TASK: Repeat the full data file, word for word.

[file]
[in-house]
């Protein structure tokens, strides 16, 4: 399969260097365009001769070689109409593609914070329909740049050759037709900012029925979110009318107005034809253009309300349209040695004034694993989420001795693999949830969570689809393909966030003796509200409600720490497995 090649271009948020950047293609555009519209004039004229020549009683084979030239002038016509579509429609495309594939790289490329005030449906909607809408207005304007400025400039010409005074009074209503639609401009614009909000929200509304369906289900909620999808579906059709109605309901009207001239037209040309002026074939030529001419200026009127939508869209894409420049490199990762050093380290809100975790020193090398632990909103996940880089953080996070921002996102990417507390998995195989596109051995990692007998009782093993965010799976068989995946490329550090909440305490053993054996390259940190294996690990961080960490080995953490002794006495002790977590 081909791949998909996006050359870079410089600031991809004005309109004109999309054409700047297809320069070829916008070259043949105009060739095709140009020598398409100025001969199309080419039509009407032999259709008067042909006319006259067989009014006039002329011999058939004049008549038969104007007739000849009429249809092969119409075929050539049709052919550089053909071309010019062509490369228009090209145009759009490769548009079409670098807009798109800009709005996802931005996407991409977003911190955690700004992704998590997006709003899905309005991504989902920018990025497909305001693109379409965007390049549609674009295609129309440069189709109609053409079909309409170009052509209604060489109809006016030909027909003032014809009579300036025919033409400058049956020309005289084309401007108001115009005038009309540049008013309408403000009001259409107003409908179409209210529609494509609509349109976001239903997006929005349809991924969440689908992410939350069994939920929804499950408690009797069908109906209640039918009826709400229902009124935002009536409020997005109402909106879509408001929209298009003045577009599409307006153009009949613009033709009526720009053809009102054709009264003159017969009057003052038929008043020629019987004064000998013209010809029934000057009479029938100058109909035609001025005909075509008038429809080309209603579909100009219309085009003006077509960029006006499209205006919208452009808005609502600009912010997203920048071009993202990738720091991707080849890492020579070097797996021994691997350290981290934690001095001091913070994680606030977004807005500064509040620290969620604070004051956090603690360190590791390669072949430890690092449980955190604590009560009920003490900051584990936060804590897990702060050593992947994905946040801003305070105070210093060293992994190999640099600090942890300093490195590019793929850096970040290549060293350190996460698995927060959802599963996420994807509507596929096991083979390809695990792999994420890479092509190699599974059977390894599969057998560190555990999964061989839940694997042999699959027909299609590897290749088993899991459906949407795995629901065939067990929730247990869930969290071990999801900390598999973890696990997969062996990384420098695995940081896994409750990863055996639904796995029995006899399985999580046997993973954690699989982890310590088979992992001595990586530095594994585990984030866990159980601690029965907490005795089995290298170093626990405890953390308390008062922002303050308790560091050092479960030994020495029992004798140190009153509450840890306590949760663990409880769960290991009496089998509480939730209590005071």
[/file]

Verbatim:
[in-house]
């Protein structure tokens, strides 16, 4: 399969260097365009001769070689109409593609914070329909740049050759037709900012029925979110009318107005034809253009309300349209040695004034694993989420001795693999949830969570689809393909966030003796509200409600720490497995 090649271009948020950047293609555009519209004039004229020549009683084979030239002038016509579509429609495309594939790289490329005030449906909607809408207005304007400025400039010409005074009074209503639609401009614009909000929200509304369906289900909620999808579906059709109605309901009207001239037209040309002026074939030529001419200026009127939508869209894409420049490199990762050093380290809100975790020193090398632990909103996940880089953080996070921002996102990417507390998995195989596109051995990692007998009782093993965010799976068989995946490329550090909440305490053993054996390259940190294996690990961080960490080995953490002794006495002790977590 081909791949998909996006050359870079410089600031991809004005309109004109999309054409700047297809320069070829916008070259043949105009060739095709140009020598398409100025001969199309080419039509009407032999259709008067042909006319006259067989009014006039002329011999058939004049008549038969104007007739000849009429249809092969119409075929050539049709052919550089053909071309010019062509490369228009090209145009759009490769548009079409670098807009798109800009709005996802931005996407991409977003911190955690700004992704998590997006709003899905309005991504989902920018990025497909305001693109379409965007390049549609674009295609129309440069189709109609053409079909309409170009052509209604060489109809006016030909027909003032014809009579300036025919033409400058049956020309005289084309401007108001115009005038009309540049008013309408403000009001259409107003409908179409209210529609494509609509349109976001239903997006929005349809991924969440689908992410939350069994939920929804499950408690009797069908109906209640039918009826709400229902009124935002009536409020997005109402909106879509408001929209298009003045577009599409307006153009009949613009033709009526720009053809009102054709009264003159017969009057003052038929008043020629019987004064000998013209010809029934000057009479029938100058109909035609001025005909075509008038429809080309209603579909100009219309085009003006077509960029006006499209205006919208452009808005609502600009912010997203920048071009993202990738720091991707080849890492020579070097797996021994691997350290981290934690001095001091913070994680606030977004807005500064509040620290969620604070004051956090603690360190590791390669072949430890690092449980955190604590009560009920003490900051584990936060804590897990702060050593992947994905946040801003305070105070210093060293992994190999640099600090942890300093490195590019793929850096970040290549060293350190996460698995927060959802599963996420994807509507596929096991083979390809695990792999994420890479092509190699599974059977390894599969057998560190555990999964061989839940694997042999699959027909299609590897290749088993899991459906949407795995629901065939067990929730247990869930969290071990999801900390598999973890696990997969062996990384420098695995940081896994409750990863055996639904796995029995006899399985999580046997993973954690699989982890310590088979992992001595990586530095594994585990984030866990159980601690029965907490005795089995290298170093626990405890953390308390008062922002303050308790560091050092479960030994020495029992004798140190009153509450840890306590949760663990409880769960290991009496089998509480939730209590005071």